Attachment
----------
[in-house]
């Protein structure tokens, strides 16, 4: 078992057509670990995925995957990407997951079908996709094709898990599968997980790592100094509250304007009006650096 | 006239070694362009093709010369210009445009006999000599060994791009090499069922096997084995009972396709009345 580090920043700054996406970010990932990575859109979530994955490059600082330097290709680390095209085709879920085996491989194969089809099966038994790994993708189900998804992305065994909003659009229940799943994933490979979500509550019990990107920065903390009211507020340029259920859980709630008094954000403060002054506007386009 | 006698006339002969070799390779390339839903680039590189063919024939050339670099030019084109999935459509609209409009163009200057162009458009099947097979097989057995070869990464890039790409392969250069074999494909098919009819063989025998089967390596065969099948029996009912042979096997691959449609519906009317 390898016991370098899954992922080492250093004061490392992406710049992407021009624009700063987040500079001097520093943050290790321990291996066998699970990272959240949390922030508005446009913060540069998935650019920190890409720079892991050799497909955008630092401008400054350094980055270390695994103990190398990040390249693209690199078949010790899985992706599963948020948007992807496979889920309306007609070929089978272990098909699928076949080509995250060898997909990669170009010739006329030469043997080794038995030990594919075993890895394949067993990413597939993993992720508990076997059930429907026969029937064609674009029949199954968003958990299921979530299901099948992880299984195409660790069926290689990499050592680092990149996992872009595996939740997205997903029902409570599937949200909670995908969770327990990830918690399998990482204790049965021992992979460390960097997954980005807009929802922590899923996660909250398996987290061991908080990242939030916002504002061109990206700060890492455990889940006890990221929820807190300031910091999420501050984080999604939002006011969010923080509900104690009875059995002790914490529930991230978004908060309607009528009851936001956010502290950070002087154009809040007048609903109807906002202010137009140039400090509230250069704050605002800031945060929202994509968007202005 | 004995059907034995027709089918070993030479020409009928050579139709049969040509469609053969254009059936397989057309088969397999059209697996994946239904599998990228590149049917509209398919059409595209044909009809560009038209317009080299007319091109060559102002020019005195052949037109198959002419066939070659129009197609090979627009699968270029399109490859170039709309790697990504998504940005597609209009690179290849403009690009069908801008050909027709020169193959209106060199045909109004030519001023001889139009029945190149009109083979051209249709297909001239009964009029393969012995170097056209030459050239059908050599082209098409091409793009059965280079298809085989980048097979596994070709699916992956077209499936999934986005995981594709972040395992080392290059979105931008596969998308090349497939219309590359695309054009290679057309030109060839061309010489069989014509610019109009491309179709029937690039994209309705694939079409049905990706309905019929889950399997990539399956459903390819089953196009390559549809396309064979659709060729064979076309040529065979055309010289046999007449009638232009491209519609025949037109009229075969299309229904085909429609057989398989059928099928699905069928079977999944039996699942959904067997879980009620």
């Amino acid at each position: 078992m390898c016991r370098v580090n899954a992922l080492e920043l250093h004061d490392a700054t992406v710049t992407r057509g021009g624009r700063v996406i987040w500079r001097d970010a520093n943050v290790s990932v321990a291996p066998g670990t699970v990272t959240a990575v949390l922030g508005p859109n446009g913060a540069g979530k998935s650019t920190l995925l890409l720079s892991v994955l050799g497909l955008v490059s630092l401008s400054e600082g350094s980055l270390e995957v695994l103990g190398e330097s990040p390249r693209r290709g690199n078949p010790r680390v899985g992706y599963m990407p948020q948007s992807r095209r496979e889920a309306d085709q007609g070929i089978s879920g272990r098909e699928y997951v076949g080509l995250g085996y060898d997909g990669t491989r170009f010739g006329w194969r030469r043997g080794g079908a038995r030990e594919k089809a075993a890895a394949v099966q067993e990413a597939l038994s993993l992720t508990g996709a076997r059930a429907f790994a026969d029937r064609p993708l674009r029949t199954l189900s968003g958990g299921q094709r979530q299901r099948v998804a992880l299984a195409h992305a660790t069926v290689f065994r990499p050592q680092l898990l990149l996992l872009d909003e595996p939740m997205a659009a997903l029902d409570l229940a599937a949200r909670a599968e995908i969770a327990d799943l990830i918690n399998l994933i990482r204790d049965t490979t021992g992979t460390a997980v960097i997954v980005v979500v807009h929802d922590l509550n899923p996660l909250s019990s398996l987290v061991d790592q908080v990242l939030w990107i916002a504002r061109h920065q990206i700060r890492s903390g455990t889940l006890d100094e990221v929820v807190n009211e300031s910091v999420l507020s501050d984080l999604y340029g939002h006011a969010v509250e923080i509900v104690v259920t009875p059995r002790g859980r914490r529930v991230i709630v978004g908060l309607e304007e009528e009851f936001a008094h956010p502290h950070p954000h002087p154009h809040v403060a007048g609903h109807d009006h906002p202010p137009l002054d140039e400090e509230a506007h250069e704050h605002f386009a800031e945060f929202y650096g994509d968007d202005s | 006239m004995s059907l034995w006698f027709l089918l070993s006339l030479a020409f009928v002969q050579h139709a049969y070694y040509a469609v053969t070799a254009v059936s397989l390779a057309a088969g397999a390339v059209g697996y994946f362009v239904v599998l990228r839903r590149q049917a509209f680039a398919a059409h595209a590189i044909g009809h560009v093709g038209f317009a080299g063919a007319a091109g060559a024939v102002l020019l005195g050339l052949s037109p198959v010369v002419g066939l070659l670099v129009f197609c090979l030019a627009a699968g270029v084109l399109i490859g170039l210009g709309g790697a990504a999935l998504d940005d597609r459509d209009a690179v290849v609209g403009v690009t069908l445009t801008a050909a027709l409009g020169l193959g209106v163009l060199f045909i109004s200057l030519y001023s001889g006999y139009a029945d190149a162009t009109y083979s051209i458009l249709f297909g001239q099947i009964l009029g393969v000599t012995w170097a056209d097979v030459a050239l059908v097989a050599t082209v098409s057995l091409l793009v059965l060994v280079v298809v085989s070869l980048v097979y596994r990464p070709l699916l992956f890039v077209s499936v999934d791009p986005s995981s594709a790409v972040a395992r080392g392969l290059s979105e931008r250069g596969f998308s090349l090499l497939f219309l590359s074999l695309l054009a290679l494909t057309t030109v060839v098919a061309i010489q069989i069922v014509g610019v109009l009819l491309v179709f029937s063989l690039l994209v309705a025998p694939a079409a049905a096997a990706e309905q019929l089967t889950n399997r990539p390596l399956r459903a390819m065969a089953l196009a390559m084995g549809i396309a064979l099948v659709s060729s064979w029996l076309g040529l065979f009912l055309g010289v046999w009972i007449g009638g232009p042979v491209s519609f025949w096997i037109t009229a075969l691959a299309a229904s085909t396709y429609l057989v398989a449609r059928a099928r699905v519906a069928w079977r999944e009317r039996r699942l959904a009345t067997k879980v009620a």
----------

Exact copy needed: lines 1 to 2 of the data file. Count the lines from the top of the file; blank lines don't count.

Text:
[in-house]
């Protein structure tokens, strides 16, 4: 078992057509670990995925995957990407997951079908996709094709898990599968997980790592100094509250304007009006650096 | 006239070694362009093709010369210009445009006999000599060994791009090499069922096997084995009972396709009345 580090920043700054996406970010990932990575859109979530994955490059600082330097290709680390095209085709879920085996491989194969089809099966038994790994993708189900998804992305065994909003659009229940799943994933490979979500509550019990990107920065903390009211507020340029259920859980709630008094954000403060002054506007386009 | 006698006339002969070799390779390339839903680039590189063919024939050339670099030019084109999935459509609209409009163009200057162009458009099947097979097989057995070869990464890039790409392969250069074999494909098919009819063989025998089967390596065969099948029996009912042979096997691959449609519906009317 390898016991370098899954992922080492250093004061490392992406710049992407021009624009700063987040500079001097520093943050290790321990291996066998699970990272959240949390922030508005446009913060540069998935650019920190890409720079892991050799497909955008630092401008400054350094980055270390695994103990190398990040390249693209690199078949010790899985992706599963948020948007992807496979889920309306007609070929089978272990098909699928076949080509995250060898997909990669170009010739006329030469043997080794038995030990594919075993890895394949067993990413597939993993992720508990076997059930429907026969029937064609674009029949199954968003958990299921979530299901099948992880299984195409660790069926290689990499050592680092990149996992872009595996939740997205997903029902409570599937949200909670995908969770327990990830918690399998990482204790049965021992992979460390960097997954980005807009929802922590899923996660909250398996987290061991908080990242939030916002504002061109990206700060890492455990889940006890990221929820807190300031910091999420501050984080999604939002006011969010923080509900104690009875059995002790914490529930991230978004908060309607009528009851936001956010502290950070002087154009809040007048609903109807906002202010137009140039400090509230250069704050605002800031945060929202994509968007202005 | 004995059907034995027709089918070993030479020409009928050579139709049969040509469609053969254009059936397989057309088969397999059209697996994946239904599998990228590149049917509209398919059409595209044909009809560009038209317009080299007319091109060559102002020019005195052949037109198959002419066939070659129009197609090979627009699968270029399109490859170039709309790697990504998504940005597609209009690179290849403009690009069908801008050909027709020169193959209106060199045909109004030519001023001889139009029945190149009109083979051209249709297909001239009964009029393969012995170097056209030459050239059908050599082209098409091409793009059965280079298809085989980048097979596994070709699916992956077209499936999934986005995981594709972040395992080392290059979105931008596969998308090349497939219309590359695309054009290679057309030109060839061309010489069989014509610019109009491309179709029937690039994209309705694939079409049905990706309905019929889950399997990539399956459903390819089953196009390559549809396309064979659709060729064979076309040529065979055309010289046999007449009638232009491209519609025949037109009229075969299309229904085909429609057989398989059928099928699905069928079977999944039996699942959904067997879980009620």